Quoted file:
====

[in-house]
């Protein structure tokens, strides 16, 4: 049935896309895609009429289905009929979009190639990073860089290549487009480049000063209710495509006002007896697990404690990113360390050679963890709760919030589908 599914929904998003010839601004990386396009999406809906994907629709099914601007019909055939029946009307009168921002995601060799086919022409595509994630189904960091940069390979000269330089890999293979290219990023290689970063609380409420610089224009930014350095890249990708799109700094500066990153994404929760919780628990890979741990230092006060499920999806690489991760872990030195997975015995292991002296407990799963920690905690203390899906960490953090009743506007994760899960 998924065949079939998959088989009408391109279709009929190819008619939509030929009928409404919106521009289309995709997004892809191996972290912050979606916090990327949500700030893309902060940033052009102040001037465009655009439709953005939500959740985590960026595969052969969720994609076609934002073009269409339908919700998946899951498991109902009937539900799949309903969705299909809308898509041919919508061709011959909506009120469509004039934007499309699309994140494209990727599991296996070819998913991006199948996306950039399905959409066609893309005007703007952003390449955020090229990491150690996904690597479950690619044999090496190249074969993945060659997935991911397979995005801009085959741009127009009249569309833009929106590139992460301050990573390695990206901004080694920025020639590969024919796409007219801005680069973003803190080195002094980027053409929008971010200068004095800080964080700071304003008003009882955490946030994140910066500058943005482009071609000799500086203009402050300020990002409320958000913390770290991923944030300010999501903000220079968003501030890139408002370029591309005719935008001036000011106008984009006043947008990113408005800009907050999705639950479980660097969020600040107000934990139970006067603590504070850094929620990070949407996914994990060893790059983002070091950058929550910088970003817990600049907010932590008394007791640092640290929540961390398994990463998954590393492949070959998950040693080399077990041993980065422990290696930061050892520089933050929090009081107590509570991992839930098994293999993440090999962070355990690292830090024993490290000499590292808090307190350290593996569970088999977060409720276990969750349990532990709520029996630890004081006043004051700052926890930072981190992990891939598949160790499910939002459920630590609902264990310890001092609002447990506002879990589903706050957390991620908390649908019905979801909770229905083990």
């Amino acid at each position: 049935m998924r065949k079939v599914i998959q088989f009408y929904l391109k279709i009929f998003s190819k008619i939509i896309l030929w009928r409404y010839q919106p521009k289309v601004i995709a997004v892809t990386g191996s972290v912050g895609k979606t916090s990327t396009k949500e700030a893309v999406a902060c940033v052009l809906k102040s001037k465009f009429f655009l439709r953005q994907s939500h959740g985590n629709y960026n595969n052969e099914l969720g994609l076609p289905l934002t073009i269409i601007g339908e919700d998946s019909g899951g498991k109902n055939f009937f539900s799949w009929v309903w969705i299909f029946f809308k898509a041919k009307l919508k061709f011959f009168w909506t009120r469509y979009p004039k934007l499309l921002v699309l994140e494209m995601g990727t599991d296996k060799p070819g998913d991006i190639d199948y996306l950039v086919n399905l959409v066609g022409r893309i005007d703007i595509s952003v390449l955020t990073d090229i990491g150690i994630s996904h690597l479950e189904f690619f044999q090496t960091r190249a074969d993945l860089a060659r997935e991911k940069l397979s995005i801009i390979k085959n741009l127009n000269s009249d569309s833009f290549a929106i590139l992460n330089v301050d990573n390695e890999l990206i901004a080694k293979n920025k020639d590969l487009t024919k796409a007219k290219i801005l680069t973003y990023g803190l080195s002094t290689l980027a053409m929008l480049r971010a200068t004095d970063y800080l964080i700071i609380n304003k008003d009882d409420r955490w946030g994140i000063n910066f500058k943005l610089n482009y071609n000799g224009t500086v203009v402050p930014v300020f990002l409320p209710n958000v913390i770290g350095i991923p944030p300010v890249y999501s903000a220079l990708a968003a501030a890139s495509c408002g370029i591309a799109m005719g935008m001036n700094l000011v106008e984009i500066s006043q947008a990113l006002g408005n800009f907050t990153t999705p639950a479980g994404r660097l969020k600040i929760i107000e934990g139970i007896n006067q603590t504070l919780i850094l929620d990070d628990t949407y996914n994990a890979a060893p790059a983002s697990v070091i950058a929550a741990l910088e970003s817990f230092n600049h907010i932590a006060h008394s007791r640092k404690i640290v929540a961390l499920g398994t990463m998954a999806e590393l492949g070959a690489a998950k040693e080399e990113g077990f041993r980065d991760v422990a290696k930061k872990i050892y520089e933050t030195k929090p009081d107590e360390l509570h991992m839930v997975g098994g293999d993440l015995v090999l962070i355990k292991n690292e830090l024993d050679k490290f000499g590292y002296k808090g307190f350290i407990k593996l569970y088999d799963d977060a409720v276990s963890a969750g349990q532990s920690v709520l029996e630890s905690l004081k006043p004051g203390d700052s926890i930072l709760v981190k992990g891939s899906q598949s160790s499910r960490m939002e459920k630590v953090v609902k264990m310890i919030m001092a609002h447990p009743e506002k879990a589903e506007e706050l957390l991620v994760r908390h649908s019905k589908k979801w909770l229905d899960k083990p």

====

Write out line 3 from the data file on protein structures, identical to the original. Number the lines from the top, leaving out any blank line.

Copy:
């Amino acid at each position: 049935m998924r065949k079939v599914i998959q088989f009408y929904l391109k279709i009929f998003s190819k008619i939509i896309l030929w009928r409404y010839q919106p521009k289309v601004i995709a997004v892809t990386g191996s972290v912050g895609k979606t916090s990327t396009k949500e700030a893309v999406a902060c940033v052009l809906k102040s001037k465009f009429f655009l439709r953005q994907s939500h959740g985590n629709y960026n595969n052969e099914l969720g994609l076609p289905l934002t073009i269409i601007g339908e919700d998946s019909g899951g498991k109902n055939f009937f539900s799949w009929v309903w969705i299909f029946f809308k898509a041919k009307l919508k061709f011959f009168w909506t009120r469509y979009p004039k934007l499309l921002v699309l994140e494209m995601g990727t599991d296996k060799p070819g998913d991006i190639d199948y996306l950039v086919n399905l959409v066609g022409r893309i005007d703007i595509s952003v390449l955020t990073d090229i990491g150690i994630s996904h690597l479950e189904f690619f044999q090496t960091r190249a074969d993945l860089a060659r997935e991911k940069l397979s995005i801009i390979k085959n741009l127009n000269s009249d569309s833009f290549a929106i590139l992460n330089v301050d990573n390695e890999l990206i901004a080694k293979n920025k020639d590969l487009t024919k796409a007219k290219i801005l680069t973003y990023g803190l080195s002094t290689l980027a053409m929008l480049r971010a200068t004095d970063y800080l964080i700071i609380n304003k008003d009882d409420r955490w946030g994140i000063n910066f500058k943005l610089n482009y071609n000799g224009t500086v203009v402050p930014v300020f990002l409320p209710n958000v913390i770290g350095i991923p944030p300010v890249y999501s903000a220079l990708a968003a501030a890139s495509c408002g370029i591309a799109m005719g935008m001036n700094l000011v106008e984009i500066s006043q947008a990113l006002g408005n800009f907050t990153t999705p639950a479980g994404r660097l969020k600040i929760i107000e934990g139970i007896n006067q603590t504070l919780i850094l929620d990070d628990t949407y996914n994990a890979a060893p790059a983002s697990v070091i950058a929550a741990l910088e970003s817990f230092n600049h907010i932590a006060h008394s007791r640092k404690i640290v929540a961390l499920g398994t990463m998954a999806e590393l492949g070959a690489a998950k040693e080399e990113g077990f041993r980065d991760v422990a290696k930061k872990i050892y520089e933050t030195k929090p009081d107590e360390l509570h991992m839930v997975g098994g293999d993440l015995v090999l962070i355990k292991n690292e830090l024993d050679k490290f000499g590292y002296k808090g307190f350290i407990k593996l569970y088999d799963d977060a409720v276990s963890a969750g349990q532990s920690v709520l029996e630890s905690l004081k006043p004051g203390d700052s926890i930072l709760v981190k992990g891939s899906q598949s160790s499910r960490m939002e459920k630590v953090v609902k264990m310890i919030m001092a609002h447990p009743e506002k879990a589903e506007e706050l957390l991620v994760r908390h649908s019905k589908k979801w909770l229905d899960k083990p």